The push pad assembly 10 further comprises a push pad 36 pivotally coupled to the housing by pin 37. The push pad 36 is extended in two directions from the pivot. That is, the push pad 36 extends away from the housing to provide a means for operating the push pad assembly. The push pad 36 also comprises a drive shoulder 38 which extends into the housing 32. The push pad 26 may also comprise various front 40 and side 41 cover plates. These may be manufactured or painted in a colour that is readily apparent to people nearby. Commonly, green is used to indicate emergency exits. The cover plates may be manufactured from plastic or other durable material.

As mentioned above, the push pad 36 may be mounted to the housing 32 with a pin 37 to provide a pivotable coupling. Additionally, sleeve bearings 43 may be used between the pin 37 and housing 32 to reduce the frictional force required for rotation of the push pad. The reduced friction may also help to increase the lifetime of the push pad assembly 10.

There is also provided a slide plate 45 in the housing. In the present embodiment, the slide plate is formed in a rectangular ring, the bottom side 46 extending out of the plane of the ring. The top side 47 of the ring is located above, but resting on, the drive shoulder 38 of the push pad 36.

The backplate 34 has attached thereto a bearing assembly 50 enclosed by support ring 52. The support ring 52 is fixed to the backplate 34 by screws 53. The bearing assembly 50 holds the drive cam 55, while allowing rotation of the cam about an axis through the centre of the bearing assembly. The drive cam 55 is a push fit in the bearing assembly 50, and retained by a circlip (not shown).

FIG. 5 shows the drive cam 55 in more detail. The drive cam 55 is comprised of an aperture 58, a cam lobe 60, and a crank pin 62 mounted on the cam lobe 60. When the push pad assembly 10 is fitted to a bolting mechanism, the aperture 58 holds a spindle for driving the lock mechanism. Such spindles usually have a square cross-section, and hence the aperture 58 may be square. Additionally, the aperture 58 may be comprised of two offset square apertures. In such a case, the two apertures are centred on a common axis A, but offset by an angle. The offset apertures are used when the push pad assembly is configured for reversible use. This is described in more detail below.

The crank pin 62 mounted on the cam lobe 60 includes bearings to allow the curved outer surface of the crank pin 62 to rotate.

In the push pad assembly 10, the crank pin 62 of the drive cam 55 rests against the upper surface of the bottom side 46 of the slide plate 45.

FIG. 6 shows the assembled push pad assembly 10 with the backplate 34 removed to show the internal operation of the assembly. FIG. 6a shows the push pad assembly 10 with the push pad 36 raised. This is the position of the push pad 36 when the bolting mechanism to which the push pad is attached is in the thrown or bolted position, for example when securing a door closed. FIG. 6b shows the push pad in the lowered position, such as when the push pad has been operated to release the bolting mechanism and open the door.

The operation of the push pad assembly 10 will now be described. In the raised position shown in FIG. 6a, the slide plate 45 is in a lowered position, and may rest on the bottom of the inside of the housing 32. This is also shown schematically in a rear plan view in FIG. 7a. The shoulder 38 of the push pad 36 is engaged under the top side of the slide plate. The drive cam 55 is oriented such that the aperture 58 for receiving a shaft or spindle of the bolting mechanism (not shown), is in a locked or thrown position, such as when securing a door closed. In this position, the crank pin 62 of the drive cam 55 rests on the top surface of the bottom side 46 of the slide plate 45.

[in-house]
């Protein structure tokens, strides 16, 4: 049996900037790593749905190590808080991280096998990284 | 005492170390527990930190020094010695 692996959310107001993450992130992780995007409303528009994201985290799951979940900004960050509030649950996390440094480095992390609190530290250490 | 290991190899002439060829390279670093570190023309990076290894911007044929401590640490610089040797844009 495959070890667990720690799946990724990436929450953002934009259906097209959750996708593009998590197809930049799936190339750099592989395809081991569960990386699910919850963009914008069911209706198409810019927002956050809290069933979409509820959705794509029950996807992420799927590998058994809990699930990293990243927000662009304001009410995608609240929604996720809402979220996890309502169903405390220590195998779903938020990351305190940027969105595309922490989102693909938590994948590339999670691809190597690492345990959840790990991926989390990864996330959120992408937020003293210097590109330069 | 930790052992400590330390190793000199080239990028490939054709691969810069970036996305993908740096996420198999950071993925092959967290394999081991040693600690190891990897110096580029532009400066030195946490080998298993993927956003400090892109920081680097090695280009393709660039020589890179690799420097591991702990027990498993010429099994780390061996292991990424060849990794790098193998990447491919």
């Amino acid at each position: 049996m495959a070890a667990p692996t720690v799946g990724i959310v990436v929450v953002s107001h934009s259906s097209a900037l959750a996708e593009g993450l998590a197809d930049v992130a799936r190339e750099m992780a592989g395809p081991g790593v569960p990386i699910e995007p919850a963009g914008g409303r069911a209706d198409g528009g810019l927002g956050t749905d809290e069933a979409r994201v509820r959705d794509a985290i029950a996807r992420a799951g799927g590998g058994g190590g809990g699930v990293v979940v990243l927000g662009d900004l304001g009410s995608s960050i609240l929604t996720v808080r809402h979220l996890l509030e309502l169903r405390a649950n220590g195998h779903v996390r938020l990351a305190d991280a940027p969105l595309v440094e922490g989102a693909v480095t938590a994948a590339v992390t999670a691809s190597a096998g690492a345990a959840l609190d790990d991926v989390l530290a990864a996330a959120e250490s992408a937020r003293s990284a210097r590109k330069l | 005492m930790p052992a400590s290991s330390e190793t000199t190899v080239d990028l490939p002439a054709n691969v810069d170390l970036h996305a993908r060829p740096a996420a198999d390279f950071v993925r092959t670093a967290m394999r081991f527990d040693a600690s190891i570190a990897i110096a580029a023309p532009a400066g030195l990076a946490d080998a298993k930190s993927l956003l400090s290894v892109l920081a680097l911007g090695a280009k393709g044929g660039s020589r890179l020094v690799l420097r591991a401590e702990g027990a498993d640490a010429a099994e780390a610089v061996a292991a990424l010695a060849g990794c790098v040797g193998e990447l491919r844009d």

In FIG. 6b, the push pad 36 is shown in the lowered position representing the position in which the bolting mechanism has been released. The push pad 32 has turned about the pivot 37, thereby raising the shoulder 38 of the push pad 36. As mentioned above, the slide plate 45 is engaged with the shoulder of the push pad 36. Hence, the slide plate 45 has been raised with the shoulder 38. This is also shown schematically in FIG. 7b. The crank pin 62, which is resting on the bottom side 46 of the slide plate, is also moved. The drive cam 55 has been rotated by the movement of the slide plate, thereby allowing the crank pin 62 to move upwards with the slide plate. Since the drive cam 55 has been rotated, the aperture 58 for holding the spindle (or shaft) of the bolt mechanism has also rotated which may thereby release the bolts and allow a door to open.

FIG. 8 shows schematically how reorienting the drive cam 55 allows the push pad assembly to be reversed. For example, if FIGS. 7a and 7b show the operation of the assembly on a left hand opening door, then by reorienting the drive cam 55 the push pad assembly may be used on a right hand opening door. This allows the push pad to be supplied as one unit that is reversible and can be fitted to either left hand or right hand opening doors by simply reorienting the cam 55. No additional or alternate components are required.

To change the operation of the push pad 10 from being suitable for operation on a left hand opening door to a right hand opening door, the drive cam 55 should be rotated from being on the right side of the aperture 58, as shown in FIGS. 7a and 7b, to be on the left side of the aperture 58, as shown in FIGS. 8a and 8b. This operation should be performed prior to fitting the push pad assembly 10 to the bolting mechanism 20. The rotation of the drive cam 55 to change from left handed to right handed operation may be achieved by inserting a spindle into the aperture 58 and turning the drive cam through between 180 and 270°. Once the rotation has been effected, the push pad assembly 10 may be fitted to the bolting mechanism 20.